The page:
Ecommerce: Considerations Before Bringing Your Shop Online

Written by Lauren at Moshi Moshi Marketing (21/04/2020)

the current climate:

This has been an extremely hard time for businesses since new restrictions and quarantine laws have been put into action in the South West. Brick and mortar stores have been sadly shutting their doors at a rapid rate as less and less foot traffic occurs.

You may be aware already that the current economic climate has created a fear and uncertainty around spending disposable income. And while that may be true for a lot of sectors, ecommerce and online shopping saw a 2.55% increase globally in the past week alone, while restaurants and food delivery saw a 5.45% rise.

What does this mean? A lot of families are becoming bored with home cooked meals, and are seeking new products to keep themselves happy and entertained. This could mean a new opportunity for your business. With people self isolating with not much more than their computers and mobile phones, this would be a smart time to take your business online. Maybe you’ve been thinking about it for a while but just don’t know where to start?

ok, so what is ecommerce?

Ecommerce is the term given to websites that sell products or services online. Essentially, a customer can browse, pay and checkout all in the one site. If you offer physical items for sale, or services that can be sold as individual items, you should be considering moving your store online. But there are definitely factors to consider when deciding on which ecommerce platform to use.

At Moshi Moshi, we create branded, functional, and results-driven ecommerce sites. However, we have also all had experience working with most of the ‘do-it-yourself’ providers available. We’ve pooled our experiences together to create these considerations for you to take into account when creating your ecommerce site.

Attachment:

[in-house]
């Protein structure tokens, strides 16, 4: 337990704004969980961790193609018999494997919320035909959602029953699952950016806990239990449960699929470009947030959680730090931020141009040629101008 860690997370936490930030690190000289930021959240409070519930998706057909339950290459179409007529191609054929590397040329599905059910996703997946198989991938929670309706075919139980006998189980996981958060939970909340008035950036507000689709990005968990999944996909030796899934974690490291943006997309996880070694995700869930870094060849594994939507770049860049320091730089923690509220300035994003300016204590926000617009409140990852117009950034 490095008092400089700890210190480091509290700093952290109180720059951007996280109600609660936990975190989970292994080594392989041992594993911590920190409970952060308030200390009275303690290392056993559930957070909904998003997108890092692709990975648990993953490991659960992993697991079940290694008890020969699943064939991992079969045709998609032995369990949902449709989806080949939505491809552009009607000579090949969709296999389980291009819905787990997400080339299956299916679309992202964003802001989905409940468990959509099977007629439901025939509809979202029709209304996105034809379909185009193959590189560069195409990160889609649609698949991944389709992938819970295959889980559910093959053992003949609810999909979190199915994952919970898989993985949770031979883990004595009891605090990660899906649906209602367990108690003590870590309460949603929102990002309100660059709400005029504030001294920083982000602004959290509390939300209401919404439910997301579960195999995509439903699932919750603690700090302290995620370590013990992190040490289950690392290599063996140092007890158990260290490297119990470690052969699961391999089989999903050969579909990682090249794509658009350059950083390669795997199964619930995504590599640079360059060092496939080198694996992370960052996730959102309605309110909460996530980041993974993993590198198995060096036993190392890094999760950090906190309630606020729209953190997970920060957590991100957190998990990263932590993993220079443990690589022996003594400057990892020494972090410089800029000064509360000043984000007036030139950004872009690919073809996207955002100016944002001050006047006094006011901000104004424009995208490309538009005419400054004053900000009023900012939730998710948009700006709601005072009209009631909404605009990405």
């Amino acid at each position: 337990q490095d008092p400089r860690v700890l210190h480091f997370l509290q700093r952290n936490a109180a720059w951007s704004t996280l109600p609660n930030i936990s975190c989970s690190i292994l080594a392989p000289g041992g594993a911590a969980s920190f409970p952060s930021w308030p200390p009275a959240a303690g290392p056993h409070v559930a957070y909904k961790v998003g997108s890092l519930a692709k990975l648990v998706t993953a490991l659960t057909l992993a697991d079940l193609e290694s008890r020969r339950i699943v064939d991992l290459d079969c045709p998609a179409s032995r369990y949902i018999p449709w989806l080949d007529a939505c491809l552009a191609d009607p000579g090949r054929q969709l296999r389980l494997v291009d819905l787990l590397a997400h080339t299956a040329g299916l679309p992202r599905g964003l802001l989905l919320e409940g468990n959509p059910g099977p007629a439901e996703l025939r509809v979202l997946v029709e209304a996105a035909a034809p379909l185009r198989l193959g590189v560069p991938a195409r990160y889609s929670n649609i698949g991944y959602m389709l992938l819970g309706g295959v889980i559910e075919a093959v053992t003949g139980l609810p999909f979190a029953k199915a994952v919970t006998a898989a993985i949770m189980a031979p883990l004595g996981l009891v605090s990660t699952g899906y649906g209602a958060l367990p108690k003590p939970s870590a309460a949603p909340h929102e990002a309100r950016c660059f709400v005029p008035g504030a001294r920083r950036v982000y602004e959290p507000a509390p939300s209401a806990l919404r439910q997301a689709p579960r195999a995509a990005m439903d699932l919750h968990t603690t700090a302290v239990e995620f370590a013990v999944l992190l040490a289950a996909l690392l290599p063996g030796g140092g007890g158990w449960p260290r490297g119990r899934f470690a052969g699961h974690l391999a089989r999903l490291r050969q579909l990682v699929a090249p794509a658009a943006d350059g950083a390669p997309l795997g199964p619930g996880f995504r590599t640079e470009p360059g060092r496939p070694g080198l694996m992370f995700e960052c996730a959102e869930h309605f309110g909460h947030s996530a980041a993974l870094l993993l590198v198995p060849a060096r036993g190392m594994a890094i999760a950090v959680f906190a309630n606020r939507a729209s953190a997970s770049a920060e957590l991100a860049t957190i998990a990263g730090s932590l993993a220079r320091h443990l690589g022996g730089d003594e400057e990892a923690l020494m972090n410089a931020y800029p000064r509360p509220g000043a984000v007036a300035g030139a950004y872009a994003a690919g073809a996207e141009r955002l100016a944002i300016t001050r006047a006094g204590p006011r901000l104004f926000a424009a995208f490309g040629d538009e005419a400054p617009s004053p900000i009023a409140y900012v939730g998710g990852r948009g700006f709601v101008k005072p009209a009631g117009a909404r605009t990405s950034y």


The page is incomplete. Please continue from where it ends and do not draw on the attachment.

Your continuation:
Lauren (our Public Relations Manager):

  • A lot of the backends of the DIY providers use jargon and language that not all people will understand without some knowledge in graphic design or marketing.

Keep that in mind as it may restrict the amount of data you will be able to capture and analyse, and also cost you a lot of time fiddling around. It may pay to do some research into Google Analytics codes, Facebook pixels, hex codes, and the difference between .JPG’s, .PNG’s, .SVG’s and .PDF’s for a starting point.

  • Setting up shipping zones and currency conversions can be difficult.

Make sure you have a clear plan beforehand of where you’re planning on shipping or posting to, different zones you may want to include, and whether you want to determine shipping cost by product weight or shipping zone. Product weight will require you to add weights to all of your products for sale, while shipping zones may mean someone’s getting a bargain and paying $10 flat shipping on something that cost you $60 to post. Take the time to work out your profit margin and how much of that is consumed by shipping and postage costs.

David (our Marketing Director):

  • Google Tag Manager or Google Analytics NEED to be properly set up for effective data analysis.

Either (or both) of these Analytics tools are required to gain deep insights into your customer’s behaviour. Their demographics, time spent on each page or product, and how far they proceeded through the purchase funnel are all accessible via Google Analytics. Google Tag Manager ensures that your Google tags are placed correctly through your site, and ensures all conversions, and actions are being recorded.

A lot of free platforms only offer free inhouse analytics software, offering minimal insights and data about your customer journey. Alternatively, many don’t allow Tag Manager to be properly implemented. So not only can you not see what is happening with your customers right now, but you can’t predict future behaviour either. Without Google Analytics and/or Tag Manager you can't properly plug into Google's machine learning platform, which learns about the people who convert the best on your website to assist your Google Ads management.